Orora Glass has invested $200 million in its glass packaging facility in Gawler, Australia over the past five years. In an exclusive Glass Worldwide interview, Greg Savage, General Manager, details recent investment initiatives undertaken despite the challenges of the Covid-19 pandemic, including a furnace rebuild and the construction of an on-site, fully automated warehouse. The full version of this article appears in the January/February issue that has been mailed globally and is also now available free of charge in the digital archive*.


GW: What are the highlights of Orora’s performance since our last interview in 2017 and what is the company’s current standing in the local market?

Orora Glass’ market share has remained stable since our last discussion in 2017, although customer expectations around flexibility of supply, quality and on-time product delivery have continued to increase. To support this, Orora has invested over AUS $200 million [£110 million] in the glass business over the last five years.

Since 2017 we have completed the rebuild of G2 furnace, a capacity expansion upgrade, an inspection upgrade as part of the G2 rebuild to Tiama and a new fully automated 30,000m2 warehouse operated by E80 laser-guided vehicles (LGVs).
A key highlight throughout the period has been our people and the way they are supporting each other and our customers, especially through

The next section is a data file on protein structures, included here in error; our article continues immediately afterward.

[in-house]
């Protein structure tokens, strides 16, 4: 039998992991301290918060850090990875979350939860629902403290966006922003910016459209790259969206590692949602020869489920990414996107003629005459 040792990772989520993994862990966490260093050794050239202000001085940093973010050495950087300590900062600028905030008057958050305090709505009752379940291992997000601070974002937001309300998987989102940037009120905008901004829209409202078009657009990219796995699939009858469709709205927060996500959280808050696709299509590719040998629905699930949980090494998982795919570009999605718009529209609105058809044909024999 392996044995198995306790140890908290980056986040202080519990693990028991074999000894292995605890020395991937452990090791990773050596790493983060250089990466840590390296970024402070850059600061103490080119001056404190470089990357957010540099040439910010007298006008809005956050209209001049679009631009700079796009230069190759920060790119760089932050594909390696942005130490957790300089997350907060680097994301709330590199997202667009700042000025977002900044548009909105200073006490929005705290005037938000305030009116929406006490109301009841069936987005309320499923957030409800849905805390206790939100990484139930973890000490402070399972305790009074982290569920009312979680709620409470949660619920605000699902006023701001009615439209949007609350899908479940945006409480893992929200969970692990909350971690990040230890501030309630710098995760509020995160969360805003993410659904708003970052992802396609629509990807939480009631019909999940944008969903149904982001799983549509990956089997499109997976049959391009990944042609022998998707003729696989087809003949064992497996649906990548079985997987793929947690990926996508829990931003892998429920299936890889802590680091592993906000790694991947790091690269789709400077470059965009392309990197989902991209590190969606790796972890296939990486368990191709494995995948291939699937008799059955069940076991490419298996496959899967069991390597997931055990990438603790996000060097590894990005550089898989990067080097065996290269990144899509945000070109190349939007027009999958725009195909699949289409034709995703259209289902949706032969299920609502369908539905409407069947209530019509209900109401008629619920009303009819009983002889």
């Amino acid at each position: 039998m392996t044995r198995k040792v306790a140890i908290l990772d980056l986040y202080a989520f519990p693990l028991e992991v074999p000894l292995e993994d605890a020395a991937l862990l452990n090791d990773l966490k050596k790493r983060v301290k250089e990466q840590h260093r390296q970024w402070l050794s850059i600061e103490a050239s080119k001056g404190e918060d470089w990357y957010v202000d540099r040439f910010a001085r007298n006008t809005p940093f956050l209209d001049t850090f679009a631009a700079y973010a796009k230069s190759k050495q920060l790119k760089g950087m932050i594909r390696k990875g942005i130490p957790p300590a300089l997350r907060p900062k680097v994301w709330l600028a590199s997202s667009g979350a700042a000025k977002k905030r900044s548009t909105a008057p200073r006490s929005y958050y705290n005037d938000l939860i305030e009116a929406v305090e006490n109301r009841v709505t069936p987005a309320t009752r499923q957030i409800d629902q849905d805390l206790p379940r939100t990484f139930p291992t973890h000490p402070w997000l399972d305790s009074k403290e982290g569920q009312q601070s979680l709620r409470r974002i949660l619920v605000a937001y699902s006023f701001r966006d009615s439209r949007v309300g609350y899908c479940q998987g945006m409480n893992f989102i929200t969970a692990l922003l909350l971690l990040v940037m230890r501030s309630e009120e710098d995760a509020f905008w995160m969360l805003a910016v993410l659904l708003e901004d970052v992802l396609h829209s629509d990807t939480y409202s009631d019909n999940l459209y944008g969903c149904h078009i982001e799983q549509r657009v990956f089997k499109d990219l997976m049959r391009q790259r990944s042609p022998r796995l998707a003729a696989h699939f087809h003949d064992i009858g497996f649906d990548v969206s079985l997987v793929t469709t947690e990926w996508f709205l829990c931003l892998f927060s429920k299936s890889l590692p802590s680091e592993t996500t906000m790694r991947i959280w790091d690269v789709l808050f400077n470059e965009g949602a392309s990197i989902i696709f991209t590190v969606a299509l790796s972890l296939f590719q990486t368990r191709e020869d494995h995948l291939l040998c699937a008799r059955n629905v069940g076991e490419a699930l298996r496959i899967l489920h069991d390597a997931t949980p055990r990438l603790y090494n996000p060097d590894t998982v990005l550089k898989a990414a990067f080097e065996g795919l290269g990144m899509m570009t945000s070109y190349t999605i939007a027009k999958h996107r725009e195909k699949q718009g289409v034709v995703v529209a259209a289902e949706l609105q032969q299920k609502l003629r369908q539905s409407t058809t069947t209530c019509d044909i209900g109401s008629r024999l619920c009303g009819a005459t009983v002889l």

the current Covid-19 pandemic.
Our people are the cornerstone of our business and I am incredibly proud and motivated by everything we have achieved.

GW: What was motivation for undertaking significant investment during 2020?

Reliable on time delivery to our customers is a key business driver, so we are always working to ensure our business is well invested and our furnaces are in good condition. We are pleased that prior to the rebuild, the G2 furnace achieved ~12,000 tonnes per square metre during its last campaign. Supply flexibility, cost reduction and quality control were the key drivers behind the construction of our new state-of-the-art warehouse, which has safety and quality built into the design.

GW: How will the upgrades assist Orora to achieve its goals?

The recent rebuild provides Orora with an upgraded and ‘as new’ furnace, forming machines and inspection equipment. All upgraded to the latest technology including furnace refractories, insulation, forming machine servo technology and state-of-the-art optical inspection equipment. As a result, customers have the comfort of reliable and consistent supply of the exceptional quality product for which Orora is known.

We are also well positioned to continue progressing our sustainability agenda. Orora’s furnaces are set up to utilise heat recovery within our processes and to maximise the use of recycled glass. We are currently working towards our goal to achieve 70% recycled content for Orora Glass.

GW: How challenging was it to complete a furnace rebuild during the Covid-19 pandemic?

Covid-19 has been a significant feature for all operating activity, including the recent G2 furnace rebuild. A comprehensive Covid management plan was implemented to look after the health and safety of all personnel working across Orora’s sites and on the rebuild project.